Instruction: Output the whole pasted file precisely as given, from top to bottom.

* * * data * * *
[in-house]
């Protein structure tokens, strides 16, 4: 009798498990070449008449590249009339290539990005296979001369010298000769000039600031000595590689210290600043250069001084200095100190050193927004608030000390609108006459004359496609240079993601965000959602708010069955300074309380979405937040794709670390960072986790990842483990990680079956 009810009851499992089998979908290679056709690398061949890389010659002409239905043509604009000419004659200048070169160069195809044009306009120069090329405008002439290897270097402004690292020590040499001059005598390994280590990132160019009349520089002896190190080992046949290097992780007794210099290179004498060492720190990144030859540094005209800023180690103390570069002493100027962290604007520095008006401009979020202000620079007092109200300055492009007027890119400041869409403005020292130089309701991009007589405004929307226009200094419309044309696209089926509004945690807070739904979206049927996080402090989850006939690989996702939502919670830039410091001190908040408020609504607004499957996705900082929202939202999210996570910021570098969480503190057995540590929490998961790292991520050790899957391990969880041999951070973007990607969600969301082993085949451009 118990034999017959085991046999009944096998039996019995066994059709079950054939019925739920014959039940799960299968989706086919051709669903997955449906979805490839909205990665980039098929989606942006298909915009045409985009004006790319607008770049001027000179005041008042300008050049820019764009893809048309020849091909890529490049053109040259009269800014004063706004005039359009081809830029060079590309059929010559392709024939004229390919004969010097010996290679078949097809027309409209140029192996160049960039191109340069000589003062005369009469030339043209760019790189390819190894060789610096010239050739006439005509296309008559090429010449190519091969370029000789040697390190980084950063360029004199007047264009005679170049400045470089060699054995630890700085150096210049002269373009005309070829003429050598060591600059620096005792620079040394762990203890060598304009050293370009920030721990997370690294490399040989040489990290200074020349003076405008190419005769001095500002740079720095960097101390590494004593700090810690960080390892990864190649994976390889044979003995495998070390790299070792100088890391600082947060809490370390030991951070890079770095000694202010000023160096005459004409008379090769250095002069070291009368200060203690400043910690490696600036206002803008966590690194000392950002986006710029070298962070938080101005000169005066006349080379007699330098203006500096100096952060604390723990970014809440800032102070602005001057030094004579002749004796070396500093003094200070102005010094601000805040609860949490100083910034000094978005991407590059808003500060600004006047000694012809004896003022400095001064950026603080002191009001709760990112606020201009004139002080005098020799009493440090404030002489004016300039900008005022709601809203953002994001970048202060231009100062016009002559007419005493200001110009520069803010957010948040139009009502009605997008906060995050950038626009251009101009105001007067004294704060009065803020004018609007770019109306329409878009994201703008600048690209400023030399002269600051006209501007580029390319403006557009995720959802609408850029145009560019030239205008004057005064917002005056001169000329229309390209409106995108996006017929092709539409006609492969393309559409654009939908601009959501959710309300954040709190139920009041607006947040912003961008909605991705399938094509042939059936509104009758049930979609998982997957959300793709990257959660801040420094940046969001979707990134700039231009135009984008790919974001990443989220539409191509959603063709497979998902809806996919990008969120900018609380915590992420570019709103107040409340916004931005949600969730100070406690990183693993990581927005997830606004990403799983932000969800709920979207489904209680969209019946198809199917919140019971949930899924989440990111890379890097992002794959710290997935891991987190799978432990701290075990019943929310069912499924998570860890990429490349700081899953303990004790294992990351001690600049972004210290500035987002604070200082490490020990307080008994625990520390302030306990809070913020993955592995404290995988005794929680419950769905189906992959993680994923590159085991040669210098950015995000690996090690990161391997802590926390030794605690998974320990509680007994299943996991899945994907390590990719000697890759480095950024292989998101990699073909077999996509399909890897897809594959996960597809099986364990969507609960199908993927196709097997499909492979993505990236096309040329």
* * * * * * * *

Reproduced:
[in-house]
């Protein structure tokens, strides 16, 4: 009798498990070449008449590249009339290539990005296979001369010298000769000039600031000595590689210290600043250069001084200095100190050193927004608030000390609108006459004359496609240079993601965000959602708010069955300074309380979405937040794709670390960072986790990842483990990680079956 009810009851499992089998979908290679056709690398061949890389010659002409239905043509604009000419004659200048070169160069195809044009306009120069090329405008002439290897270097402004690292020590040499001059005598390994280590990132160019009349520089002896190190080992046949290097992780007794210099290179004498060492720190990144030859540094005209800023180690103390570069002493100027962290604007520095008006401009979020202000620079007092109200300055492009007027890119400041869409403005020292130089309701991009007589405004929307226009200094419309044309696209089926509004945690807070739904979206049927996080402090989850006939690989996702939502919670830039410091001190908040408020609504607004499957996705900082929202939202999210996570910021570098969480503190057995540590929490998961790292991520050790899957391990969880041999951070973007990607969600969301082993085949451009 118990034999017959085991046999009944096998039996019995066994059709079950054939019925739920014959039940799960299968989706086919051709669903997955449906979805490839909205990665980039098929989606942006298909915009045409985009004006790319607008770049001027000179005041008042300008050049820019764009893809048309020849091909890529490049053109040259009269800014004063706004005039359009081809830029060079590309059929010559392709024939004229390919004969010097010996290679078949097809027309409209140029192996160049960039191109340069000589003062005369009469030339043209760019790189390819190894060789610096010239050739006439005509296309008559090429010449190519091969370029000789040697390190980084950063360029004199007047264009005679170049400045470089060699054995630890700085150096210049002269373009005309070829003429050598060591600059620096005792620079040394762990203890060598304009050293370009920030721990997370690294490399040989040489990290200074020349003076405008190419005769001095500002740079720095960097101390590494004593700090810690960080390892990864190649994976390889044979003995495998070390790299070792100088890391600082947060809490370390030991951070890079770095000694202010000023160096005459004409008379090769250095002069070291009368200060203690400043910690490696600036206002803008966590690194000392950002986006710029070298962070938080101005000169005066006349080379007699330098203006500096100096952060604390723990970014809440800032102070602005001057030094004579002749004796070396500093003094200070102005010094601000805040609860949490100083910034000094978005991407590059808003500060600004006047000694012809004896003022400095001064950026603080002191009001709760990112606020201009004139002080005098020799009493440090404030002489004016300039900008005022709601809203953002994001970048202060231009100062016009002559007419005493200001110009520069803010957010948040139009009502009605997008906060995050950038626009251009101009105001007067004294704060009065803020004018609007770019109306329409878009994201703008600048690209400023030399002269600051006209501007580029390319403006557009995720959802609408850029145009560019030239205008004057005064917002005056001169000329229309390209409106995108996006017929092709539409006609492969393309559409654009939908601009959501959710309300954040709190139920009041607006947040912003961008909605991705399938094509042939059936509104009758049930979609998982997957959300793709990257959660801040420094940046969001979707990134700039231009135009984008790919974001990443989220539409191509959603063709497979998902809806996919990008969120900018609380915590992420570019709103107040409340916004931005949600969730100070406690990183693993990581927005997830606004990403799983932000969800709920979207489904209680969209019946198809199917919140019971949930899924989440990111890379890097992002794959710290997935891991987190799978432990701290075990019943929310069912499924998570860890990429490349700081899953303990004790294992990351001690600049972004210290500035987002604070200082490490020990307080008994625990520390302030306990809070913020993955592995404290995988005794929680419950769905189906992959993680994923590159085991040669210098950015995000690996090690990161391997802590926390030794605690998974320990509680007994299943996991899945994907390590990719000697890759480095950024292989998101990699073909077999996509399909890897897809594959996960597809099986364990969507609960199908993927196709097997499909492979993505990236096309040329």